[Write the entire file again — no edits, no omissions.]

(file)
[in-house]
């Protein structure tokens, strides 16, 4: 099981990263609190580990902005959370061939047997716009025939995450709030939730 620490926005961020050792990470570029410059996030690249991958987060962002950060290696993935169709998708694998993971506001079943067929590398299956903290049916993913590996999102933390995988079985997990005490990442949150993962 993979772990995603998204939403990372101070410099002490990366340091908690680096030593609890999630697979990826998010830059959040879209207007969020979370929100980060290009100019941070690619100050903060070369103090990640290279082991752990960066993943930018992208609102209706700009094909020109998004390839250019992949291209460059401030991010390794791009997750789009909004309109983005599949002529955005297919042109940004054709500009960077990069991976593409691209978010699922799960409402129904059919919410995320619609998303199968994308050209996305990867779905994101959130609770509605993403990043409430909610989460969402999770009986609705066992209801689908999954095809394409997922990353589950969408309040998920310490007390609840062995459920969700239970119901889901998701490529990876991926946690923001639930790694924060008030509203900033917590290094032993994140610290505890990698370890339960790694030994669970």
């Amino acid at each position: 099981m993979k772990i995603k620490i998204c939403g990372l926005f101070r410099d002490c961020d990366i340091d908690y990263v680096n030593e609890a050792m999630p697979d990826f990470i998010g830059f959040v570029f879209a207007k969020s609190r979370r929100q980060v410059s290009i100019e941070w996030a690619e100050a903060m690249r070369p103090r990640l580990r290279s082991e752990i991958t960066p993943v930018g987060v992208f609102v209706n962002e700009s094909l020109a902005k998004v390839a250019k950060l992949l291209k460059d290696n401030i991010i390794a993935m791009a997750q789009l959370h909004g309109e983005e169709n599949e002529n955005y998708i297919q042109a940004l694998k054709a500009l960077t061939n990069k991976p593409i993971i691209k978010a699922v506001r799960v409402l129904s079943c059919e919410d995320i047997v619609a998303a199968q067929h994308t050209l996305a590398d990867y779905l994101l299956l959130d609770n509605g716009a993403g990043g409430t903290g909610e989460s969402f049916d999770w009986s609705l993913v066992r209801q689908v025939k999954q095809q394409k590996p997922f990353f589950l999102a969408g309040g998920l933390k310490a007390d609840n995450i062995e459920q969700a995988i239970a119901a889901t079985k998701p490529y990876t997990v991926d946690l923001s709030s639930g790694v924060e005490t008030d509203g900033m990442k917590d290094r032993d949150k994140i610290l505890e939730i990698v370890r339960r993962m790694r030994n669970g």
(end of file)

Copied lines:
[in-house]
């Protein structure tokens, strides 16, 4: 099981990263609190580990902005959370061939047997716009025939995450709030939730 620490926005961020050792990470570029410059996030690249991958987060962002950060290696993935169709998708694998993971506001079943067929590398299956903290049916993913590996999102933390995988079985997990005490990442949150993962 993979772990995603998204939403990372101070410099002490990366340091908690680096030593609890999630697979990826998010830059959040879209207007969020979370929100980060290009100019941070690619100050903060070369103090990640290279082991752990960066993943930018992208609102209706700009094909020109998004390839250019992949291209460059401030991010390794791009997750789009909004309109983005599949002529955005297919042109940004054709500009960077990069991976593409691209978010699922799960409402129904059919919410995320619609998303199968994308050209996305990867779905994101959130609770509605993403990043409430909610989460969402999770009986609705066992209801689908999954095809394409997922990353589950969408309040998920310490007390609840062995459920969700239970119901889901998701490529990876991926946690923001639930790694924060008030509203900033917590290094032993994140610290505890990698370890339960790694030994669970």
């Amino acid at each position: 099981m993979k772990i995603k620490i998204c939403g990372l926005f101070r410099d002490c961020d990366i340091d908690y990263v680096n030593e609890a050792m999630p697979d990826f990470i998010g830059f959040v570029f879209a207007k969020s609190r979370r929100q980060v410059s290009i100019e941070w996030a690619e100050a903060m690249r070369p103090r990640l580990r290279s082991e752990i991958t960066p993943v930018g987060v992208f609102v209706n962002e700009s094909l020109a902005k998004v390839a250019k950060l992949l291209k460059d290696n401030i991010i390794a993935m791009a997750q789009l959370h909004g309109e983005e169709n599949e002529n955005y998708i297919q042109a940004l694998k054709a500009l960077t061939n990069k991976p593409i993971i691209k978010a699922v506001r799960v409402l129904s079943c059919e919410d995320i047997v619609a998303a199968q067929h994308t050209l996305a590398d990867y779905l994101l299956l959130d609770n509605g716009a993403g990043g409430t903290g909610e989460s969402f049916d999770w009986s609705l993913v066992r209801q689908v025939k999954q095809q394409k590996p997922f990353f589950l999102a969408g309040g998920l933390k310490a007390d609840n995450i062995e459920q969700a995988i239970a119901a889901t079985k998701p490529y990876t997990v991926d946690l923001s709030s639930g790694v924060e005490t008030d509203g900033m990442k917590d290094r032993d949150k994140i610290l505890e939730i990698v370890r339960r993962m790694r030994n669970g």